Last week, FanDuel announced that after changing their MLB scoring before this season (tripling all positive categories and eliminating negative ones), they’re going to change things again. The rules changes, starting tomorrow, Wednesday April 27th, will be as follows:
- RBIs will now be worth 3.5 points
- Runs will now be worth 3.2 points
Before I get into potential strategy changes, I want to make this clear to FantasyLabs users: Starting tomorrow, we will factor in the FD changes to all of our tools, including our Player Models and Trends section. This is important, obviously, because if we didn’t change it on our end, it would make Plus/Minus and backtesting ideas inaccurate. So rest easy – once FD makes the change, we’ll have it too so you can do research and know you’re getting the right information.
Now that we’ve gotten that out of the way, let’s talk implications of these rule changes. FanDuel likely has made this change as a way to prevent ties – with no negative scoring and no decimals for any categories, it was very easy in this first month of the MLB season to have identical scores, all the way up to the top of big GPPs. Although I know it can be frustrating to adapt to a new rule change during the middle of a season, I do think that it will accomplish the goal of reducing similar scores.
RBIs and runs were both worth 3.0 points in the old system, so they’re both getting a slight bump in the new one. Batting order is so huge in MLB DFS, and especially in cash games, that I think it’s worth looking at where these stats most come from in batting orders. Here’s the percentage of league-wide RBIs last season by batting order spot:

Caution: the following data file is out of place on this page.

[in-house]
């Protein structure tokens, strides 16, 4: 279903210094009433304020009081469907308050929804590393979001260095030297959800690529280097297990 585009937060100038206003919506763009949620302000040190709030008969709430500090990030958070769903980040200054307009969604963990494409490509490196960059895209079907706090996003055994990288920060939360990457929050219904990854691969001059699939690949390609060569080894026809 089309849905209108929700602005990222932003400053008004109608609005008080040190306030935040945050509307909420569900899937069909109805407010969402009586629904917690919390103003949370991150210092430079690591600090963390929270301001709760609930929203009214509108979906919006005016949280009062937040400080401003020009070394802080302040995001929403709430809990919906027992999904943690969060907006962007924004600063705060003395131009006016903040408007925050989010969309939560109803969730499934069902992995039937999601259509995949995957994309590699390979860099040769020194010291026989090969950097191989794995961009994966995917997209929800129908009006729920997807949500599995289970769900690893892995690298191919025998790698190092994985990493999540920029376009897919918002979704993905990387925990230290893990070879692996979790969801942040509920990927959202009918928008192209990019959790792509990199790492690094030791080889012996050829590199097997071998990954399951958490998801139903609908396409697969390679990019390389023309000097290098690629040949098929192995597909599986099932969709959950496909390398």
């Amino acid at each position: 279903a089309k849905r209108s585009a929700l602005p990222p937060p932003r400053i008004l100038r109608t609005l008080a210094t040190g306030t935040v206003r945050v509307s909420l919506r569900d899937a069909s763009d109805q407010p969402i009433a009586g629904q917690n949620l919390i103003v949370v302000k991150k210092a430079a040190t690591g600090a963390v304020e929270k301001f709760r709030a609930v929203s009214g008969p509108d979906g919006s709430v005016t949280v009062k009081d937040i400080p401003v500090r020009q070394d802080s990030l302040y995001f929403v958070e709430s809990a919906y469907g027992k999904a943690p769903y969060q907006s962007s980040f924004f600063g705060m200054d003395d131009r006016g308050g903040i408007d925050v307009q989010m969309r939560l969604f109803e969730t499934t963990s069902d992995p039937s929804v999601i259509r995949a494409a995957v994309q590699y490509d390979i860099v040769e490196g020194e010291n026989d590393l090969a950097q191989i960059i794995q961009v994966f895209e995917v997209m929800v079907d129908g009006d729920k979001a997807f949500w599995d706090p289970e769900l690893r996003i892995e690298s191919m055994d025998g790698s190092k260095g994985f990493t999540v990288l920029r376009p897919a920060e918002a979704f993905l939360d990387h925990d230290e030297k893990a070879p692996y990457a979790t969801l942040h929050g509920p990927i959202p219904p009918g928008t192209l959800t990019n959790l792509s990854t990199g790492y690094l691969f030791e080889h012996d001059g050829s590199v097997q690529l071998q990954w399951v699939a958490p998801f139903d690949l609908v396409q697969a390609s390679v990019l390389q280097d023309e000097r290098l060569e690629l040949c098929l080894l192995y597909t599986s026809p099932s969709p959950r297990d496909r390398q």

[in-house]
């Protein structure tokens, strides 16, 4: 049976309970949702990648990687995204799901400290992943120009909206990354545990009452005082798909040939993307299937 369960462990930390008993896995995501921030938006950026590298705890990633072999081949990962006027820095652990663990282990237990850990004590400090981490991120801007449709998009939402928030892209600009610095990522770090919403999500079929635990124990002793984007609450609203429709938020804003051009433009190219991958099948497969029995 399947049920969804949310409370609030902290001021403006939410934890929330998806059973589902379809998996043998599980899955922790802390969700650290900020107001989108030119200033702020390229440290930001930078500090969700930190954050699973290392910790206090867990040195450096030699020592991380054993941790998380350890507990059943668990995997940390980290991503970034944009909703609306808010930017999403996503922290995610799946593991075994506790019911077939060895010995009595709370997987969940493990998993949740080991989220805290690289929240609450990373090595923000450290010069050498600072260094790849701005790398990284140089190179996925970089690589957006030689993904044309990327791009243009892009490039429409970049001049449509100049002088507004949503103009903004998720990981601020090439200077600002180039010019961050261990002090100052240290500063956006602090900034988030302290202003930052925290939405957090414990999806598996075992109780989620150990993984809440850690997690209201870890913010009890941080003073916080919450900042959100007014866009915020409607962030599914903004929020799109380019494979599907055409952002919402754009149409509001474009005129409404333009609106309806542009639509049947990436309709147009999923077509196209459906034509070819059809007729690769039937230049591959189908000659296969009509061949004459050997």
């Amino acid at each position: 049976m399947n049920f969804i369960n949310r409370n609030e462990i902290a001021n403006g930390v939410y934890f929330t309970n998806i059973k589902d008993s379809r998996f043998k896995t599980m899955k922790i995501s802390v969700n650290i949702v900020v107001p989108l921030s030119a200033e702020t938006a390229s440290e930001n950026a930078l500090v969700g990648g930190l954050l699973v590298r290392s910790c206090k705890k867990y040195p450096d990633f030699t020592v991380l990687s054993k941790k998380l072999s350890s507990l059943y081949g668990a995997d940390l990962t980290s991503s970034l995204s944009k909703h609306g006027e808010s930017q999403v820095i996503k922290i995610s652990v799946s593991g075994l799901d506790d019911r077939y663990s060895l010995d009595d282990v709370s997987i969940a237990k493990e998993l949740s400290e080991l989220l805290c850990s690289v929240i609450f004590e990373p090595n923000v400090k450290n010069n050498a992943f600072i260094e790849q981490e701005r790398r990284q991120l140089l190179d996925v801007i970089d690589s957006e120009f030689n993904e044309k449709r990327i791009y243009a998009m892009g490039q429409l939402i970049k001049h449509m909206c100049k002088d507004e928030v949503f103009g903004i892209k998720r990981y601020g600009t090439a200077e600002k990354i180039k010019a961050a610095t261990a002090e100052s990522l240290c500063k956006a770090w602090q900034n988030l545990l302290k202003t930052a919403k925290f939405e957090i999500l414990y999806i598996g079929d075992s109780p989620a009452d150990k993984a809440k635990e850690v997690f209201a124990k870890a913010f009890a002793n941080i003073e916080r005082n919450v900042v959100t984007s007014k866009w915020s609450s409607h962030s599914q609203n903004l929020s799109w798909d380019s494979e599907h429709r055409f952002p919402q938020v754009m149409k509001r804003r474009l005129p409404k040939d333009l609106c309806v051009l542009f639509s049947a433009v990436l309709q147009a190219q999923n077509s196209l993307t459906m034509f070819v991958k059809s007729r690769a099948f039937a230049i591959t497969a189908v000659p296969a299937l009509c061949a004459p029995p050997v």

And the same for runs:
The data shows for both stats, that this rule change likely accentuates the top-five batters in the lineup. Our Plus/Minus metric shows that those players have historically been the ones to hit value, and this rule change will make that even more drastic.
I’m sure some people will argue that this rule change isn’t that important because of the “rising tide lifts all boats” economic idea – you were already targeting high-order guys (or finding ones lower in the order with RBI and run potential) anyway, so this isn’t a big deal. However, it is significant because of the rules FanDuel aren’t changing. Prior to this season, they tripled the scoring of all positive categories. That is an example of a rising tide that lifts all players – but, it only works if you change all scoring categories at once and in the same ratio, not if you merely change two, make them different ratios, and leave the rest the same.
So do you want to still target guys with RBI and run potential? Of course, and probably even more so. However, once you start docking the other categories for not increasing, that’s where you can find some discrepancies. For example, guys who steal bases and draw a lot of walks as a large percentage of their fantasy value will see a slight hit in value. It will slightly adjust the value ratio of batters to pitchers. It will slightly decrease the value of home runs, although that’s probably so slight (because home runs also naturally include an RBI and run) it’s not worth adjusting for.
The point is, any time you change one rule and leave the others the same, it will adjust value. If I were giving advice (and I guess I am here), I would keep my cash-game strategy the same. However, in tournaments, I’m going to watch and see if ownership and pricing is adjusted for these changes – are stolen-base heavy players going to see a price or ownership decrease? Will that overcorrect and possibly lead to value? It’s hard to predict tournament strategy because it’s so dependent on public action, but simply knowing where to take advantage once you see trends over the next couple of weeks will put you in a situation to succeed in cash games and tournaments alike.